This course introduces students to the central concepts, themes, and questions in comparative politics. Focus is placed on comparative politics as a major subfield of political science, a subfield that focuses on the internal dynamics of states—state formation, political regimes, institutions, political economy, development, etc.—and builds and tests theories that explain and predict political behavior. The overarching goal of this introductory level course in comparative politics is to provide students with the tools to think more critically and analytically about the world. Added to that, I want students to be able to identify the major theoretical approaches and key conceptual debates within the field, understand the role of science in explaining human behavior, and devise their own analytical and practical responses to global problems and issues.

GOVT 300 Problem Solving and Data Analysis (George Mason University)

This course was the required methods component for the undergraduate major in political science. I served as the course teaching assistant for three semesters before being offered to teach my own section of the newly deployed online-hybrid format course. The course teaches the basic scientific methodology used by contemporary political scientists and the underlying logic of hypothesis testing. Students develop experience with contemporary statistical software, mathematical models of human behavior, and the ethics of conducting research on human subjects. The course also fulfills the general education requirement for information technology. More specifically, the course is designed to do more than give students some rudimentary background on how to “crunch numbers”. While students are expected to do significant work with data as well as using contemporary statistical software, I stress that there is so much more to empirical political science than simply the math. Where we do use math, often the computers will do much of the heavy lifting, and where calculations are required of students, there will be no problems so intractable they cannot be solved with any more aid than the use of a hand calculator, some paper, and a pencil.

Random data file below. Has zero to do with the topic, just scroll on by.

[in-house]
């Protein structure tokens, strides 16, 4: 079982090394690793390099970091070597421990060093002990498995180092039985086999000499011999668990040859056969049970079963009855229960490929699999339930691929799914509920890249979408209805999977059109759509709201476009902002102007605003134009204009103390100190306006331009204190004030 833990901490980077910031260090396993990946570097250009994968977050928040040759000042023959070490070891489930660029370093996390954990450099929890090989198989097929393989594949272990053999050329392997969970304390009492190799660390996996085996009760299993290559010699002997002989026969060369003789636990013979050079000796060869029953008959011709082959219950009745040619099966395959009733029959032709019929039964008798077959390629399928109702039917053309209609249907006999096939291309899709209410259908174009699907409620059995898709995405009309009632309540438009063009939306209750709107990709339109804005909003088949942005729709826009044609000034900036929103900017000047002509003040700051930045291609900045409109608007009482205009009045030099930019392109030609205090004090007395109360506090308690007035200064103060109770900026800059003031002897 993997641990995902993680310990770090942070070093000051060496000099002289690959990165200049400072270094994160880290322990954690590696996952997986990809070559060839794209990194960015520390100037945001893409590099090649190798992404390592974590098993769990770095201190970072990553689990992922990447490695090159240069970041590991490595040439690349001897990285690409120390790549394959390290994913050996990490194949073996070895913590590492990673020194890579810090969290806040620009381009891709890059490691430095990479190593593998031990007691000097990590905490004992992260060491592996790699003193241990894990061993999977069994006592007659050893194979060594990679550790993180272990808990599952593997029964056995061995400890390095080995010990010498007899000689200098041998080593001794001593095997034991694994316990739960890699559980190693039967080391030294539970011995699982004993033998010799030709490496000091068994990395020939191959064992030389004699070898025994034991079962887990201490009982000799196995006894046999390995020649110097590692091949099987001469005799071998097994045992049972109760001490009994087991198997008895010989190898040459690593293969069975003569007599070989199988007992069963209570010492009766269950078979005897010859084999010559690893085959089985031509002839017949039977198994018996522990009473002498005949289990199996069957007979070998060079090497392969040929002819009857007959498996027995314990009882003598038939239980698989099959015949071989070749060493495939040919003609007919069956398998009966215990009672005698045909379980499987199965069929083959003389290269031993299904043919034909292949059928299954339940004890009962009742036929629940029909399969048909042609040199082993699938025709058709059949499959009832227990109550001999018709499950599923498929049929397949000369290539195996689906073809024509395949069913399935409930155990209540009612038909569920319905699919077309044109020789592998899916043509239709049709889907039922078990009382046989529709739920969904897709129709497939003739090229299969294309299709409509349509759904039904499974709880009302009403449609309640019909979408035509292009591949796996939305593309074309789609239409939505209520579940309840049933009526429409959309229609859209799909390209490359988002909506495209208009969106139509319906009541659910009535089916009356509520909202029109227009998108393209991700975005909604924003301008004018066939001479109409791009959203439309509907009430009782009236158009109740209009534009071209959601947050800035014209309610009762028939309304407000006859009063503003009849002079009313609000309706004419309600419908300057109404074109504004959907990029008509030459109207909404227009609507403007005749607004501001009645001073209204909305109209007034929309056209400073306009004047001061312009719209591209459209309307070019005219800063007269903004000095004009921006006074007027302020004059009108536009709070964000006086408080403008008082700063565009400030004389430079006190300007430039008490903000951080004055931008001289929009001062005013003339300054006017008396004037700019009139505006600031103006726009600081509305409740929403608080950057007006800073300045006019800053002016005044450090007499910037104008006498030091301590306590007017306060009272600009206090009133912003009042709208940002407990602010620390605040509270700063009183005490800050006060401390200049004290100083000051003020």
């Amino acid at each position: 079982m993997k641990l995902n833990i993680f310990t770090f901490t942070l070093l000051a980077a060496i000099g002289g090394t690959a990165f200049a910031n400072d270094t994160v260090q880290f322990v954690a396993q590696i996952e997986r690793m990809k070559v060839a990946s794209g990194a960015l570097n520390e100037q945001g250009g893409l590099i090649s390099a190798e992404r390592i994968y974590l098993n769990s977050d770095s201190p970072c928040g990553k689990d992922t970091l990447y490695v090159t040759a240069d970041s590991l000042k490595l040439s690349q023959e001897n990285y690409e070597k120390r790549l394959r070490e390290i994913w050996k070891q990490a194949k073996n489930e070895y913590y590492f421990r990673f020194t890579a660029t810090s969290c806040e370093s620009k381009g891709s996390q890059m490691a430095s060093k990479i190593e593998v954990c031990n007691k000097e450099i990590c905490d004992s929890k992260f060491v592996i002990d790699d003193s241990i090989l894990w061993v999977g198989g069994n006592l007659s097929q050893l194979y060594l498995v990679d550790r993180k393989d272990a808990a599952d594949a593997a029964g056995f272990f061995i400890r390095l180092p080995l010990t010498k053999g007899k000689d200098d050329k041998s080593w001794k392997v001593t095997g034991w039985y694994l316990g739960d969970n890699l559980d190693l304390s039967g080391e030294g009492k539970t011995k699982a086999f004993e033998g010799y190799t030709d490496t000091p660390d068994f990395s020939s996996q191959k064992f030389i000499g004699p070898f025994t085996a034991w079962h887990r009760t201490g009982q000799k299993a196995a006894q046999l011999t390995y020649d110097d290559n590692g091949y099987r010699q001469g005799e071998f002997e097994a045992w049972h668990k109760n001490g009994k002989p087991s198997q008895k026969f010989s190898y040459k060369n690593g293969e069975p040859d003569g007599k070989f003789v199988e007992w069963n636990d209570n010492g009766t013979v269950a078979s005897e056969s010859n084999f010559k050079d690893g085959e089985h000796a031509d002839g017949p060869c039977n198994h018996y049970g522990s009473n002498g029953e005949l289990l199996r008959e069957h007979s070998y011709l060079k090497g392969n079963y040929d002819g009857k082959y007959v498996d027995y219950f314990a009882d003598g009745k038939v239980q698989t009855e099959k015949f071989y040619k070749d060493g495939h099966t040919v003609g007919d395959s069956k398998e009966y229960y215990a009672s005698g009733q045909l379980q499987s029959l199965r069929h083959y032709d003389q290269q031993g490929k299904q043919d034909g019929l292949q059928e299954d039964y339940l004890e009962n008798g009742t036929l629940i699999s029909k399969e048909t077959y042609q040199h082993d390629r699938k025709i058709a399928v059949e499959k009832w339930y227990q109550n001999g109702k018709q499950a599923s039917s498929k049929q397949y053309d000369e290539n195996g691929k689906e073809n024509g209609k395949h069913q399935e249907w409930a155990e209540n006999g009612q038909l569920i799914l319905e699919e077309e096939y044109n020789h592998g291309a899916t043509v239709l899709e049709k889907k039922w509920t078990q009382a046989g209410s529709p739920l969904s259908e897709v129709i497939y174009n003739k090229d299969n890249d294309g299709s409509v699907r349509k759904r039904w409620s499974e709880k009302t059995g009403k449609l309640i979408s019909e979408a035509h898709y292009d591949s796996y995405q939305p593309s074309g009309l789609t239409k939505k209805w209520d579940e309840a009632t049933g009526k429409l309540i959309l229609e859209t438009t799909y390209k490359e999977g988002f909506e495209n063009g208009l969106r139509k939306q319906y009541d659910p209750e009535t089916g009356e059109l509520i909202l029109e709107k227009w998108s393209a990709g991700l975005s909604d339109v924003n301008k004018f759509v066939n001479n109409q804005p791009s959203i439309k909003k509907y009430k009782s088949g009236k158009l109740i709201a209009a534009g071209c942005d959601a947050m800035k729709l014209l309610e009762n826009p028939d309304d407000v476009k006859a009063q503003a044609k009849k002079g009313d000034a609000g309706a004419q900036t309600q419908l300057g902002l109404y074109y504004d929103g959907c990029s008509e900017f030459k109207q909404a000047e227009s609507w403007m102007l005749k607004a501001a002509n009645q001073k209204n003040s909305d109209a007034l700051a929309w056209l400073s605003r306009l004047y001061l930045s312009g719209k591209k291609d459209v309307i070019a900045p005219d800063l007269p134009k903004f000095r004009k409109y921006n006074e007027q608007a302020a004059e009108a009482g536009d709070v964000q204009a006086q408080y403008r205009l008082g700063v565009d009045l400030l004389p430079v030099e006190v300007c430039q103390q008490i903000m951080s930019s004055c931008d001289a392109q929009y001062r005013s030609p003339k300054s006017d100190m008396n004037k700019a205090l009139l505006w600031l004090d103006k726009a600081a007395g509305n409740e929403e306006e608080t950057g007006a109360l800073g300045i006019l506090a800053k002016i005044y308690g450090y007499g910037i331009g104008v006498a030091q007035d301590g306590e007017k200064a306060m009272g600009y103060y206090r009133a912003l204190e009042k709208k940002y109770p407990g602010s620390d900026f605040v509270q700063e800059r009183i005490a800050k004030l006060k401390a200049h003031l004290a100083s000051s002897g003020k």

PS 340 Political and Economic Ideologies (Tabor College)

The goal of this course is to understand political and economic ideas in terms of their first principles and presuppositions about the world. Ideas can have profound political and social consequences by motivating individual and group behavior. Ideas with this effect are considered ideologies: sets of ideas and beliefs that people hold about political power, institutions, and the relationships between individuals, groups, and  governments. Political ideologies allow people to simplify political and social life. They either justify or challenge political regimes. Notably, ideology is a product of modern, mass politics. Indeed, the 20th century can be comprehended as a brutal battleground for sets of ideas that still shape contemporary policy debates. Given this, we approach ideologies in each one’s appropriate context, including its historical development, its major tenants, and its applications to the political world and contemporary society. The aim of this course is to present ideologies as they are understood by their founders/believers, together with criticisms made by their opponents.